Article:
The world is starting to use financial tools and innovations of the private sector to overcome the challenge of climate change. And in doing so we are creating a new and profitable sector of the economy — the carbon economy.
Within this new economic sector, companies buy, sell and trade carbon. Some companies buy carbon industrial emission waste to turn into clothes or other products, while others act as a carbon sequestration service to capture the emissions from a highly polluting industry right on site. And then that company could even employ another business for its own carbon storage needs. As time moves forward and new technologies and subsectors emerge, many other models I can’t presently imagine will probably pop up, creating new job functions, career paths and businesses in their wake.
The interactive map acts as a coordination tool, helping carbon dioxide capturers, users, removers and storers find each other.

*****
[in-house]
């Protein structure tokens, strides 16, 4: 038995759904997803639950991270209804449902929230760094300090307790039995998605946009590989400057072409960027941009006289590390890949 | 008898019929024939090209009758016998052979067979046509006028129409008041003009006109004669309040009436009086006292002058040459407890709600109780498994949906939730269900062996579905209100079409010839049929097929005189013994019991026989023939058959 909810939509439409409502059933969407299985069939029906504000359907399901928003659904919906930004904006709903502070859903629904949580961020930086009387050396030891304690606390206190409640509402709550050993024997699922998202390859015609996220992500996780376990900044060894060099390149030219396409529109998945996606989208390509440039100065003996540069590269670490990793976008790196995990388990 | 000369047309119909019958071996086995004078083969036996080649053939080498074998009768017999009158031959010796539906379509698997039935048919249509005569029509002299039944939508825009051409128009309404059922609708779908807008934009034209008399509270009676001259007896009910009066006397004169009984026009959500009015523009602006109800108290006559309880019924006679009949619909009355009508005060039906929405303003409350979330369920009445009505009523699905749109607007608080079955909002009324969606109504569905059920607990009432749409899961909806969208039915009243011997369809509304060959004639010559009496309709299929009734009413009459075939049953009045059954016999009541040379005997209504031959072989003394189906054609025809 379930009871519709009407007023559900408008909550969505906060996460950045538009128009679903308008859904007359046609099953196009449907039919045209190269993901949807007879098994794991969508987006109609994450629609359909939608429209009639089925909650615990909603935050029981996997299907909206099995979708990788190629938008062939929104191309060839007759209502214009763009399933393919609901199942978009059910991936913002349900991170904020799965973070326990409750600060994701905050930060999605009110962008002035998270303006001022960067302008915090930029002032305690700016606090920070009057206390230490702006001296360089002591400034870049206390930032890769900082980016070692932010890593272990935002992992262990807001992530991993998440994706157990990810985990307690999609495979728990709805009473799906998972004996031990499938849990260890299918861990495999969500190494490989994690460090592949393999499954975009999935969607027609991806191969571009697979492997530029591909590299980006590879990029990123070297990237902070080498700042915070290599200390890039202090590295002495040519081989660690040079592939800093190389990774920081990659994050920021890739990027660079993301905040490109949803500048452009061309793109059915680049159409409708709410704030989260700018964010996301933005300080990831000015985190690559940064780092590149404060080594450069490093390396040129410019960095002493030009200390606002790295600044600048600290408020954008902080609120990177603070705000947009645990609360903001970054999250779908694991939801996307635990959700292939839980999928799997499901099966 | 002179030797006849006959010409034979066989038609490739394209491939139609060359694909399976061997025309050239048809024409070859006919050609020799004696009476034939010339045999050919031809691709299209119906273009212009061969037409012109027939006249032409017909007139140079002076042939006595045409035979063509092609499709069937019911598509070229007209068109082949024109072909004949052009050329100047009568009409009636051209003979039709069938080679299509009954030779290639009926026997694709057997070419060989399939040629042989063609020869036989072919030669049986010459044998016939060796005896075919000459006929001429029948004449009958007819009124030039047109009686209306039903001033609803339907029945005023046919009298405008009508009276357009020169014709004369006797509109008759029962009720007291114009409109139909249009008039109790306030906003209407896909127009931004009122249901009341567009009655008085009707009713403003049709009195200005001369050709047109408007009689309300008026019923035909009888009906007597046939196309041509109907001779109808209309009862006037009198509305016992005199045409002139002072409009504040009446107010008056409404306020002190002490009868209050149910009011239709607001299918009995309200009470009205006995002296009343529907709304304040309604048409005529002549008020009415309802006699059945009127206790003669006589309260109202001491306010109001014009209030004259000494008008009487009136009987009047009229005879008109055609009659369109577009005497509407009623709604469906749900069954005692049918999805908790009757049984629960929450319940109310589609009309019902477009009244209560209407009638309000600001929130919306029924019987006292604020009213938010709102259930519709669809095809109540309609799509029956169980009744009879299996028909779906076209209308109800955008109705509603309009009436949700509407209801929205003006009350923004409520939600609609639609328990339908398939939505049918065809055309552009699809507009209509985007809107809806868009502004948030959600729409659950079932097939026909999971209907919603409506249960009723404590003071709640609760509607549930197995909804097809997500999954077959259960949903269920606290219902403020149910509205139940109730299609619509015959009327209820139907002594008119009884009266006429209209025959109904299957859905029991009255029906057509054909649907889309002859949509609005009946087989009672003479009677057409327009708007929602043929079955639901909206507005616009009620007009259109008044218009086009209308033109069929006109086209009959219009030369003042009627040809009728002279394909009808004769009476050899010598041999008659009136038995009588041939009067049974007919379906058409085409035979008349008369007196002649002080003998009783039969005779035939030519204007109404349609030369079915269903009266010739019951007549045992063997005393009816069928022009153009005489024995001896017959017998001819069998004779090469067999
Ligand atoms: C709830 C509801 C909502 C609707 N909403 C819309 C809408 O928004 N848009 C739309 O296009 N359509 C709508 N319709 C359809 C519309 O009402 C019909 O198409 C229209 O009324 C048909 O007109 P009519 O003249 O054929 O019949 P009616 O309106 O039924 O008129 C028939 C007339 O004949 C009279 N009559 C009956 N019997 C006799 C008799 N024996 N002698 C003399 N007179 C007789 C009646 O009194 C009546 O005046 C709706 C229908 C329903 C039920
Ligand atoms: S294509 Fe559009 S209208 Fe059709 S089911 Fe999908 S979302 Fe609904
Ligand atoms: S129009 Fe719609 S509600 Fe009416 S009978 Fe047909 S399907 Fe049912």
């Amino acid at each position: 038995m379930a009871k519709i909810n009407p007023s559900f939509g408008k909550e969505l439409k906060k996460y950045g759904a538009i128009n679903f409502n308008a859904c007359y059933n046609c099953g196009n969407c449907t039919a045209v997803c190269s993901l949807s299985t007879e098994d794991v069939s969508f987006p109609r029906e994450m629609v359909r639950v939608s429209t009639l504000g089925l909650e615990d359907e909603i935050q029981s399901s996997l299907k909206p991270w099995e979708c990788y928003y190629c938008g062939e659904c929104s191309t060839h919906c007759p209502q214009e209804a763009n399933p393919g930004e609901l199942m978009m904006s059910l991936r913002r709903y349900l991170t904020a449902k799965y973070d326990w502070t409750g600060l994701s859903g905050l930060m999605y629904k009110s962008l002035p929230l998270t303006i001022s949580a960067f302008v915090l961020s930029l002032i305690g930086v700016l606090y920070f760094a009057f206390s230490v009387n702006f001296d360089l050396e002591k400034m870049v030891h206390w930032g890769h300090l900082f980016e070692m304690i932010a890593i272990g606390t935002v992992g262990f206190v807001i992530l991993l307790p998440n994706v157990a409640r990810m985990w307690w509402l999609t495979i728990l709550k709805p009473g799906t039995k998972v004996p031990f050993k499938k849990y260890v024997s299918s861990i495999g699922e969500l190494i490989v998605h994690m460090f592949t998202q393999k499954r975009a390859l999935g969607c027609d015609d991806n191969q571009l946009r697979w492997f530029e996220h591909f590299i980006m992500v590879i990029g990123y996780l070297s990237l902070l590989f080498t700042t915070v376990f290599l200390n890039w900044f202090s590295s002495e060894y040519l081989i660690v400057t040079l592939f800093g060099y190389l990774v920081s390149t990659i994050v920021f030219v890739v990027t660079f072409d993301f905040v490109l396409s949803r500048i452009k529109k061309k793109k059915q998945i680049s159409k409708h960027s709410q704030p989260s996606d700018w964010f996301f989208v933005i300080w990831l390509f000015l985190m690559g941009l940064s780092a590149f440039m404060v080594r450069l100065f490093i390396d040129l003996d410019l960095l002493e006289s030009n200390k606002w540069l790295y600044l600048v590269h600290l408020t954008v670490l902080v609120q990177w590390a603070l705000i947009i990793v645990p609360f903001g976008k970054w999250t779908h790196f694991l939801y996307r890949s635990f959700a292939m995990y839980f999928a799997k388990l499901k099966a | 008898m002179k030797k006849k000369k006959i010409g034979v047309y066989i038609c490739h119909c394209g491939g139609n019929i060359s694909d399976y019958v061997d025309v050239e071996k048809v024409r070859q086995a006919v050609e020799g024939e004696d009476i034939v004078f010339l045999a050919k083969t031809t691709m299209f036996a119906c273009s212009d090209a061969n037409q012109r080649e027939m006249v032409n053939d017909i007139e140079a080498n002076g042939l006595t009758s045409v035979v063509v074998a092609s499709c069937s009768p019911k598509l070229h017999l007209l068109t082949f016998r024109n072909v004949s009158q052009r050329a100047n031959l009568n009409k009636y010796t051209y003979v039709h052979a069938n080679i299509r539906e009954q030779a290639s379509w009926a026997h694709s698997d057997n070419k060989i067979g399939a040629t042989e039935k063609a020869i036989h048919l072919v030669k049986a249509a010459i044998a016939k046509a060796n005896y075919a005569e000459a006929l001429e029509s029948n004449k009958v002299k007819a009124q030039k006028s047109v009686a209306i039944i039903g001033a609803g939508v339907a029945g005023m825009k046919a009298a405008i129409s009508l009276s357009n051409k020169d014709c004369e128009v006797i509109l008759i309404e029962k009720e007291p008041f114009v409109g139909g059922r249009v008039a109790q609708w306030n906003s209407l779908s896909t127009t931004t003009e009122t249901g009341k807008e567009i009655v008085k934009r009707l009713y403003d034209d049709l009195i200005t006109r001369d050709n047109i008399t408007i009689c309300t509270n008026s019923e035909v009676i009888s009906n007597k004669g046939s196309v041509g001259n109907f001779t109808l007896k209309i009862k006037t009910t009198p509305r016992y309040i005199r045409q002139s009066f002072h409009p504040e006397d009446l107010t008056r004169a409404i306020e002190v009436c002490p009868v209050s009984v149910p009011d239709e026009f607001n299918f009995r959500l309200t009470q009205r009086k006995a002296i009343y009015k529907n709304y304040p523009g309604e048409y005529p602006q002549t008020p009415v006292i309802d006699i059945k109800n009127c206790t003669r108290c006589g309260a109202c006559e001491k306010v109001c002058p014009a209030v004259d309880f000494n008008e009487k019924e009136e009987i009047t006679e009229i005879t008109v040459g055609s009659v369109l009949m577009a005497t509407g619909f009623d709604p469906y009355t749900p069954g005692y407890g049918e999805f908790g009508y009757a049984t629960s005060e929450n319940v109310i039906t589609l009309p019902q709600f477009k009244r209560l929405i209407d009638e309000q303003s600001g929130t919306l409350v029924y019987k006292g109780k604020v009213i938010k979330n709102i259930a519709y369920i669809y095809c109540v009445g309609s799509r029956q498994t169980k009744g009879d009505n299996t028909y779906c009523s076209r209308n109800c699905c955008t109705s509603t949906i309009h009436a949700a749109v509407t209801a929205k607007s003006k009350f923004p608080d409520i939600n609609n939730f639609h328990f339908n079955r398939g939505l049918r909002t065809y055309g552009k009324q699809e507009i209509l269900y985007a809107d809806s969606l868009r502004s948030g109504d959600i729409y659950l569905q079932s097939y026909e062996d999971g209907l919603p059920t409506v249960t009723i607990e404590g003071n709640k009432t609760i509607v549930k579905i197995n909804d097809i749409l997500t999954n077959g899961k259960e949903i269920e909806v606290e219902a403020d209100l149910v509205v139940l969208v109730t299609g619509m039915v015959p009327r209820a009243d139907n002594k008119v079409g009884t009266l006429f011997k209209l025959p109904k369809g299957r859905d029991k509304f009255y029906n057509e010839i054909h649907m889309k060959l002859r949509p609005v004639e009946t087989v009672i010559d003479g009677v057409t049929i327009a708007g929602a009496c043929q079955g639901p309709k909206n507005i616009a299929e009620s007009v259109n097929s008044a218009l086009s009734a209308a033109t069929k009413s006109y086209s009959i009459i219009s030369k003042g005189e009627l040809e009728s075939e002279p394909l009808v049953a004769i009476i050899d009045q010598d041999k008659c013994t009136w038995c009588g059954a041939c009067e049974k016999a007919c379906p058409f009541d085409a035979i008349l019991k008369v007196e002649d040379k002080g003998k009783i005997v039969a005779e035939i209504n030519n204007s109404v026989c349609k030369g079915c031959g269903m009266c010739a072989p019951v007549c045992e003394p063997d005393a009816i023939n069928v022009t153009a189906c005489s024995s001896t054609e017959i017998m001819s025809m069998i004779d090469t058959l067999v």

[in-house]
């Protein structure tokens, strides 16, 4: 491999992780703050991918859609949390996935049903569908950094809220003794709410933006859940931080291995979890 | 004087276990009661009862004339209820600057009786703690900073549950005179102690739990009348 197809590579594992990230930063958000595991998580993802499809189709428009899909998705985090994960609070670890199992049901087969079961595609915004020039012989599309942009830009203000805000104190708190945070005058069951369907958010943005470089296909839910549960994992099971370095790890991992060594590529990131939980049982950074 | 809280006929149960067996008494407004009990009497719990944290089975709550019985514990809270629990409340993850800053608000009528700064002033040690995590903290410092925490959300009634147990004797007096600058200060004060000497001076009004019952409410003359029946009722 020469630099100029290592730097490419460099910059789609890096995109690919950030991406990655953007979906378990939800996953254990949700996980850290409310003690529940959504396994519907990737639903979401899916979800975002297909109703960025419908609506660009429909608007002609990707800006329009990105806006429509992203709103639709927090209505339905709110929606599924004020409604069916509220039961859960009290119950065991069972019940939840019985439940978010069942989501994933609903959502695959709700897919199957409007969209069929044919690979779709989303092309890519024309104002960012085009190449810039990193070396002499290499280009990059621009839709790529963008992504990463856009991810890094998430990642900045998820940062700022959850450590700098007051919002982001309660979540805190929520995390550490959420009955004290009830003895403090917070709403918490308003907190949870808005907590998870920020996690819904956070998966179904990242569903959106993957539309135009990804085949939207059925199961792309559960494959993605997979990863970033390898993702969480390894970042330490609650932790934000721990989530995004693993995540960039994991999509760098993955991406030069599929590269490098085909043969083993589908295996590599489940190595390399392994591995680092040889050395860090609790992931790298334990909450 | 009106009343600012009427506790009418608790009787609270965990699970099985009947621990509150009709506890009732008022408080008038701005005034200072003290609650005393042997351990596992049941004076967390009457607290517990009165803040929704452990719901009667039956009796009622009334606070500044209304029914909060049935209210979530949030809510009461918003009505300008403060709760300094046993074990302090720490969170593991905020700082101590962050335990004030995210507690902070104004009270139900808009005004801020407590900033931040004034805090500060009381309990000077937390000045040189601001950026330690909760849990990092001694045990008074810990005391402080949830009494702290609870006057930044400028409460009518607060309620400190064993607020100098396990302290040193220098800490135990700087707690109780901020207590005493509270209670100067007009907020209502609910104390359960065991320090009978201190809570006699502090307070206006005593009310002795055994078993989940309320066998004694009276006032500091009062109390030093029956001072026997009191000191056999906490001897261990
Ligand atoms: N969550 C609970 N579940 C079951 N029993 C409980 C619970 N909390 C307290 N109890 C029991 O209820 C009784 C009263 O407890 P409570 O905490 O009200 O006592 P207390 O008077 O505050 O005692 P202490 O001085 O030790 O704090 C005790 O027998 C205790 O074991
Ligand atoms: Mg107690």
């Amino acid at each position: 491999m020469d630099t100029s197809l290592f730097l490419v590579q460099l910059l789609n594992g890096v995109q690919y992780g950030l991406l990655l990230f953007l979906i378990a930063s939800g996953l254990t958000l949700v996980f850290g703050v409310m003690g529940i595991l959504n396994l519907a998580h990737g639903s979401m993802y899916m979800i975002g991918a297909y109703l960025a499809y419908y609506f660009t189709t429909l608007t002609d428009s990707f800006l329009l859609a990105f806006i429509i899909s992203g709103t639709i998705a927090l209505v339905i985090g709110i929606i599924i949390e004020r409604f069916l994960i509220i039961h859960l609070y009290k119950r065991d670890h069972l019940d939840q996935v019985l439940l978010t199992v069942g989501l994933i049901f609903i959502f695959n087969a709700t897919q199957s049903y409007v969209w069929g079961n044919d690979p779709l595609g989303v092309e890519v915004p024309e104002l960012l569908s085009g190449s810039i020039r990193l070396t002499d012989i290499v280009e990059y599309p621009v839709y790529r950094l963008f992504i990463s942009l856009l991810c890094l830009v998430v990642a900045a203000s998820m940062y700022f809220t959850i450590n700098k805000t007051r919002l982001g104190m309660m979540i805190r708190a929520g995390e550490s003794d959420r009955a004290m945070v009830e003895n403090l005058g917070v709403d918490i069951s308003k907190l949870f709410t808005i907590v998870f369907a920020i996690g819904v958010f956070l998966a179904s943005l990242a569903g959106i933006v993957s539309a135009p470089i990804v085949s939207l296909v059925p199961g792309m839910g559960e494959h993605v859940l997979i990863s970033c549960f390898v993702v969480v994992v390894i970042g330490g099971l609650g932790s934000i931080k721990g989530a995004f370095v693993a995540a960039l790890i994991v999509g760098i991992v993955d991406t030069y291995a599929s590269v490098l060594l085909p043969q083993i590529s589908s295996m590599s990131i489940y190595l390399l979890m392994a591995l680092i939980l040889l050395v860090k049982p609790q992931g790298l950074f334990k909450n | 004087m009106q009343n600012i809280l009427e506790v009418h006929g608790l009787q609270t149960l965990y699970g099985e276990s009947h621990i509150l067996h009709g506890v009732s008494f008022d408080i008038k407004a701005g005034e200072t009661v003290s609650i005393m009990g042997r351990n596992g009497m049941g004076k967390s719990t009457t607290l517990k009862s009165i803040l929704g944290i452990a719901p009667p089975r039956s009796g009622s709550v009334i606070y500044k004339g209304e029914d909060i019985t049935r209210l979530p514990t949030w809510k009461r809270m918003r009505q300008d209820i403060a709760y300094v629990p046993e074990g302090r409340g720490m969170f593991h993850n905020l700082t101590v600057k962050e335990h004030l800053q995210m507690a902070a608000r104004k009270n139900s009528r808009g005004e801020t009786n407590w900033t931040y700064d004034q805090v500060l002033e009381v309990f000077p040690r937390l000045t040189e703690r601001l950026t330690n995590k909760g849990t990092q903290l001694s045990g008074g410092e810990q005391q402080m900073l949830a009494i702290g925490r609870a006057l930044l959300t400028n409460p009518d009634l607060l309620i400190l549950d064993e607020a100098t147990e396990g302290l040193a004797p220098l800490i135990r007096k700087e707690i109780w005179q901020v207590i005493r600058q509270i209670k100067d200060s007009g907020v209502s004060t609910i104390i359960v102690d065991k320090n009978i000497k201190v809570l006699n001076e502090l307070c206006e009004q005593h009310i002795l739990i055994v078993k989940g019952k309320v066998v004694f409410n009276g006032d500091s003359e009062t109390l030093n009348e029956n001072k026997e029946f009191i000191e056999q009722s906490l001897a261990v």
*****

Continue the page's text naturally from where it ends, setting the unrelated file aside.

And the Department of Energy’s new Carbon Matchmaker tool is an important resource to jumpstart this burgeoning new economy. The interactive map acts as a coordination tool, helping carbon dioxide capturers, users, removers and storers find each other. The map helps visualize the current supply chain for carbon across a region and allows the companies to identify the most fruitful carbon management partnerships near them.
Carbon companies can fill out a form to add themselves to the map, providing more visibility to potential partners. The DOE is clear to point out that the data on the map is self-reported and it does not verify or endorse any companies that appear on the map and it will not be an exhaustive resource of every carbon business. You also can not contact the companies through the tool, so DOE recommends reaching out to the companies directly. So find your perfect carbon match.